“We’re both experts in nonfiction, and we study the essay and other forms of writing,” Viren continued. “We thought we had an obligation to dispel the notion of fake news being a modern phenomenon and could bring some nuance and history to the discussion. As I started thinking about the ways we might talk about factuality that‘s contemporary and historic, I thought, 'Hmm, I think this is a class.' ”

The idea of “fact,” Viren noted, is a relatively modern phenomenon.

“In ancient Greece, oracles were considered a form of truth and so when a guy named Onomacritus forged oracles and tried to pass them off as real, he was in a sense publishing fake news. There’s also an example of a Roman-era historian who invented history. And the writings of someone who claimed to be a disciple of the apostle Paul, but wasn’t, managed to influence Christian thought throughout the Middle Ages,” she said.

One of the texts students will examine during the first part of the semester is “Robinson Crusoe” by Daniel Defoe. Published in 1719, it blurred the boundaries of truth and fiction. 

“Today we think of ‘Robinson Crusoe’ as literature, as a novel,” explained Viren. “But when it came out, works like this were talked about —and read by some — as if they were nonfiction, until they became their own genre.”   

Students in the course will read examples of “yellow journalism” prominent in the U.S. of the late 1800s, the false or exaggerated reporting that newspapers frequently used to try to lure more readers, and then the focus will move on to more contemporary publications and podcasts.

“We’ll look at at least one falsified memoir,” said Viren, like the recent "A Million Little Pieces" by James Frey, once an Oprah's Book Club title.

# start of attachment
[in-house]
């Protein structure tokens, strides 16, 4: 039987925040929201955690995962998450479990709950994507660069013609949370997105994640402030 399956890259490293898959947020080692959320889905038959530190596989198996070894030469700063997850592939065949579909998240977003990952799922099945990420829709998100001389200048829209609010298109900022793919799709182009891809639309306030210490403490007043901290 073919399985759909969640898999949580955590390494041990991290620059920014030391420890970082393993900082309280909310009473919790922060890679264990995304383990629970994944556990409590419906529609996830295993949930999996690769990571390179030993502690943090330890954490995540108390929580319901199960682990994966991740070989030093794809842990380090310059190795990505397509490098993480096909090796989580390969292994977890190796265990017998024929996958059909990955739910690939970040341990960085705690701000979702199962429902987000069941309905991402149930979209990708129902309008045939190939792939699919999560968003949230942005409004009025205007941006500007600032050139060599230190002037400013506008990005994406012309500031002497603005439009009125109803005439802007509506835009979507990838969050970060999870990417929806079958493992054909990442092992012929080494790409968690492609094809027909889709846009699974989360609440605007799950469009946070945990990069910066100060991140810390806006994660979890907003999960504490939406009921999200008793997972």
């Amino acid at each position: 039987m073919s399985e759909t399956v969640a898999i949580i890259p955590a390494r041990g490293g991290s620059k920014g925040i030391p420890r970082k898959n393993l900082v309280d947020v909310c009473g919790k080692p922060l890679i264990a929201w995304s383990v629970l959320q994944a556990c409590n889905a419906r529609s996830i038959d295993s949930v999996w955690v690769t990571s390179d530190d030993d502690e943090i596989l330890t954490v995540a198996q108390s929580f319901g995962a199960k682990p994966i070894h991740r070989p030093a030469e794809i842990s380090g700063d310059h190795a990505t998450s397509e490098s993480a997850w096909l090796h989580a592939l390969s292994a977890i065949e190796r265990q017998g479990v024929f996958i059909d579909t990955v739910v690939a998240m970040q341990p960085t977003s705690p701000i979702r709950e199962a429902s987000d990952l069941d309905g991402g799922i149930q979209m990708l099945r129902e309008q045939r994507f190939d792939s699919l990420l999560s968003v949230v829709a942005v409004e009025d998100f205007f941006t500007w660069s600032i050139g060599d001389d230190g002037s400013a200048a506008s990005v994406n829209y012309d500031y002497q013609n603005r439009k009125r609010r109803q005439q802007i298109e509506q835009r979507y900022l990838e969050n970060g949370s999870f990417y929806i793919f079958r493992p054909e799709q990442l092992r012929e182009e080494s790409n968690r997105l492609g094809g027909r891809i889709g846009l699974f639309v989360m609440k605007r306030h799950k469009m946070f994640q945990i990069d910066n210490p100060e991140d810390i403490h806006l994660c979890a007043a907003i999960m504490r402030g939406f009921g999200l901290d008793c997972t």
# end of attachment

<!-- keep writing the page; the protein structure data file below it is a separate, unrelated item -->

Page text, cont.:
“(Oprah) Winfrey brought Frey back on her show to confront him after the falsifications had been revealed, accusing him of cheating and harming his readers by giving this false story,” she said. “There have been lawsuits against him, which is odd, considering there’s usually no actual harm to someone from reading a fictionalized memoir. But the way we read is different when we decide something is true,” she continued. “The way we make meaning for ourselves is different if we think what we’re reading is fiction.”

Students will eventually find their own examples of fake news and compare them with examples from the class, so they can contextualize what they see today with fake news from the past — and think about their present-day consumption of information as well. 

Viren, who joined ASU this fall, has always had a fondness for storytelling.

She started her journalism career at a weekly newspaper in Florida, on a tiny island of 3,000 people.

“I rode a golf cart around and reported on anything and everything that was going on,” Viren said with a laugh. “By the time I’d left, it felt like I’d written about just about everybody! I came away understanding that there are stories to be told about anyone and everything.”

From there she moved to the Galveston County Daily News, where she focused on the police beat, city council and other county news. After writing investigative stories for the Corpus Christi Caller-Times, often doing data-based reporting about social issues and juveniles, she was hired by the Houston Chronicle in 2006 to cover youth affairs.